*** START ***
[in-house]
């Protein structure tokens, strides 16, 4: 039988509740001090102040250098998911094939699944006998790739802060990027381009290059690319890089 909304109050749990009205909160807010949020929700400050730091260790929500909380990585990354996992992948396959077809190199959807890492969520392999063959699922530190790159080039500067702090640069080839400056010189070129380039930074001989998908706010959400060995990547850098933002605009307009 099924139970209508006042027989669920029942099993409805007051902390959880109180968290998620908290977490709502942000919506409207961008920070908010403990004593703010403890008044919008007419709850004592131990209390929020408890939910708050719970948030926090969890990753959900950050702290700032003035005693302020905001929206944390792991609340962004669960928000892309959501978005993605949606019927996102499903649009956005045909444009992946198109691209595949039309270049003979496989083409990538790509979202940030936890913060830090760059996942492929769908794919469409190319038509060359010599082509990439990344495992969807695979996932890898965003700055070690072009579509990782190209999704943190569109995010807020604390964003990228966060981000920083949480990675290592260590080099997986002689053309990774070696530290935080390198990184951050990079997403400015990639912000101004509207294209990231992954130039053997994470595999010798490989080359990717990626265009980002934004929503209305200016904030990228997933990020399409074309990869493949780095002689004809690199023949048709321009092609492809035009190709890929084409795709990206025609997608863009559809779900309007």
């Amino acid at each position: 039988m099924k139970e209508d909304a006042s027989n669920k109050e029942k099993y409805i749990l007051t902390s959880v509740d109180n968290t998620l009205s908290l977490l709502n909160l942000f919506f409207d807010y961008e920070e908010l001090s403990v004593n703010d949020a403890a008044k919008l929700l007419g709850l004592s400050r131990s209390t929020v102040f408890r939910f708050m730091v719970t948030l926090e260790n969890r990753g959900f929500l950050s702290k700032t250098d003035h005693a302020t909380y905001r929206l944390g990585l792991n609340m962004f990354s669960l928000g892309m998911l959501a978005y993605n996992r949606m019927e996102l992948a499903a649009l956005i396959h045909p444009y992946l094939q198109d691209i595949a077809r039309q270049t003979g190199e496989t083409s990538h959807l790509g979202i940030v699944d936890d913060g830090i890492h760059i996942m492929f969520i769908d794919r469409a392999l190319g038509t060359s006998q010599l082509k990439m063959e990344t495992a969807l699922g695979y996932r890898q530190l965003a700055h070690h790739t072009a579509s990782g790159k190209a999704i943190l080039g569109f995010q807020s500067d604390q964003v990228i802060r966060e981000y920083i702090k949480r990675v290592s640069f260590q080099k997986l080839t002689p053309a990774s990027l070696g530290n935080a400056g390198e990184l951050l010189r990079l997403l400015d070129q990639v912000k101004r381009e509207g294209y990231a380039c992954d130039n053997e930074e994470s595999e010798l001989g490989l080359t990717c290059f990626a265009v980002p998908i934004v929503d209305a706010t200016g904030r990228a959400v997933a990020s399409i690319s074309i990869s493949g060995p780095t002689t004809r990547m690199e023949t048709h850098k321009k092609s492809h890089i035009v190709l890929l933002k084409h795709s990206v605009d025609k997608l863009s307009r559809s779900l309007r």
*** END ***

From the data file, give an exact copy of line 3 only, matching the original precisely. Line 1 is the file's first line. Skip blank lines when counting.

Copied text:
């Amino acid at each position: 039988m099924k139970e209508d909304a006042s027989n669920k109050e029942k099993y409805i749990l007051t902390s959880v509740d109180n968290t998620l009205s908290l977490l709502n909160l942000f919506f409207d807010y961008e920070e908010l001090s403990v004593n703010d949020a403890a008044k919008l929700l007419g709850l004592s400050r131990s209390t929020v102040f408890r939910f708050m730091v719970t948030l926090e260790n969890r990753g959900f929500l950050s702290k700032t250098d003035h005693a302020t909380y905001r929206l944390g990585l792991n609340m962004f990354s669960l928000g892309m998911l959501a978005y993605n996992r949606m019927e996102l992948a499903a649009l956005i396959h045909p444009y992946l094939q198109d691209i595949a077809r039309q270049t003979g190199e496989t083409s990538h959807l790509g979202i940030v699944d936890d913060g830090i890492h760059i996942m492929f969520i769908d794919r469409a392999l190319g038509t060359s006998q010599l082509k990439m063959e990344t495992a969807l699922g695979y996932r890898q530190l965003a700055h070690h790739t072009a579509s990782g790159k190209a999704i943190l080039g569109f995010q807020s500067d604390q964003v990228i802060r966060e981000y920083i702090k949480r990675v290592s640069f260590q080099k997986l080839t002689p053309a990774s990027l070696g530290n935080a400056g390198e990184l951050l010189r990079l997403l400015d070129q990639v912000k101004r381009e509207g294209y990231a380039c992954d130039n053997e930074e994470s595999e010798l001989g490989l080359t990717c290059f990626a265009v980002p998908i934004v929503d209305a706010t200016g904030r990228a959400v997933a990020s399409i690319s074309i990869s493949g060995p780095t002689t004809r990547m690199e023949t048709h850098k321009k092609s492809h890089i035009v190709l890929l933002k084409h795709s990206v605009d025609k997608l863009s307009r559809s779900l309007r």